Canada's doctors have taken bold measures to both define appropriate health care and implement an effective campaign to put it into action.
At the Canadian Medical Association (CMA) General Council meeting in Calgary Tuesday, delegates expressed concerns about attempts by governments to use discussions about the appropriateness of clinical care to delist medical services and implement cost savings.
"There is a real danger that some services will be delisted under the guise of providing appropriate care," said Newfoundland physician and former CMA president Dr. John Haggie.
"Appropriateness is about clinical care, not government accountability," he said.
"Best clinical decisions are at the heart of appropriate care, the goal to which our system should aspire," CMA President Dr. Anna Reid had stated earlier in the meeting.
A resolution brought forward by Haggie and adopted at the meeting defines appropriateness in health care as "the right care, provided by the right providers, to the right patient, in the right place, at the right time, resulting in optimal quality care."
In his rationale, Haggie noted that if all five components of the definition are present then high quality care will result - at the right cost.
Another resolution adopted at the meeting supported the development of data on health care delivery and patient outcomes, to help the medical profession develop an appropriateness framework and associated accountability standards.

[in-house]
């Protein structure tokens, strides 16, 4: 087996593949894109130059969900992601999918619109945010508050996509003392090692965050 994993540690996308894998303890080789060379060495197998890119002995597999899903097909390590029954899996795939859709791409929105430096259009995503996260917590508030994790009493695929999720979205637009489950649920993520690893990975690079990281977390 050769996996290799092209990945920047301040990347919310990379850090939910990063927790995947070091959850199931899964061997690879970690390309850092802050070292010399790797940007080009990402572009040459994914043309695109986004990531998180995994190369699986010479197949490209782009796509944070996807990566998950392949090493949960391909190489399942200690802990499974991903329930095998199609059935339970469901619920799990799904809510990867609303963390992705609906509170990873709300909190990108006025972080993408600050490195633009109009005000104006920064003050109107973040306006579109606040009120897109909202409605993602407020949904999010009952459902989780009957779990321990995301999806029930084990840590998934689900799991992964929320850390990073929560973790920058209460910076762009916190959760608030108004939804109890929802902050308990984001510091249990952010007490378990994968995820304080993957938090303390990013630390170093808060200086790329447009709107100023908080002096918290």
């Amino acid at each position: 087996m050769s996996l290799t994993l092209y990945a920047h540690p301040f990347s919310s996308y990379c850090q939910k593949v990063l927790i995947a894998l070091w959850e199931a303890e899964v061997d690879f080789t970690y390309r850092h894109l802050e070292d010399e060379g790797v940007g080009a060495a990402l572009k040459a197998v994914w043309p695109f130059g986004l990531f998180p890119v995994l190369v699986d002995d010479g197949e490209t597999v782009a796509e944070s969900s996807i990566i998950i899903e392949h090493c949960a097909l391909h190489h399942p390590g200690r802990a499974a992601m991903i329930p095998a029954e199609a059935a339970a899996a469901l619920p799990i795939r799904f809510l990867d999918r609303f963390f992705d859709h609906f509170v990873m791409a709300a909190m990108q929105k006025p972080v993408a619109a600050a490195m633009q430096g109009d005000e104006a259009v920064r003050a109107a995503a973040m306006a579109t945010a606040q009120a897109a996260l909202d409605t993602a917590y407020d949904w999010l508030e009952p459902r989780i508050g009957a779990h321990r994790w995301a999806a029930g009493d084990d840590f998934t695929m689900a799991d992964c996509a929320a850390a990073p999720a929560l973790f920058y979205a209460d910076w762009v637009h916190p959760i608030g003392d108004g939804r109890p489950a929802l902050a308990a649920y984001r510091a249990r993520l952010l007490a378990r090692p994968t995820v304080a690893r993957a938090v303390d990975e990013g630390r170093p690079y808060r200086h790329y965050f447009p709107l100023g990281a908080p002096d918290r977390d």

Acceptance of this definition came following a presentation of the Choosing Wisely Canada campaign aimed at supporting physicians in helping their patients make the right choices about care - in other words, operationalizing appropriate care. At a more practical level, the initiative is a physician-led plan to identify certain common medical tests and procedures that are sometimes not used appropriately.
An overview of this successful campaign, adopted from the United States experience, was delivered by video from Toronto by Dr. Wendy Levinson, chair of Choosing Wisely Canada and professor of medicine at the University of Toronto.
Levinson said the challenge in talking about the overuse of medical tests or services with physicians is that it can be seen implying the rationing of services, rather than reducing waste and harm.
She said the success of the Choosing Wisely campaign in the US - which started with nine specialty groups and has now spread to 50 - is that it is physician-led but clearly aimed at helping patients.
In Canada, the CMA is currently working with seven medical specialty groups who are being asked to identify a list of 5-10 tests or procedures that are potentially overused or harmful.
Levinson said the aim is to launch the campaign in April 2014 with involvement of the public and patient groups.
The likely outcome of the campaign, she said, will be physician engagement in the proper use of finite resources, a public awareness of why 'more is not better' and a decrease in the use of tests and treatments where they are not needed.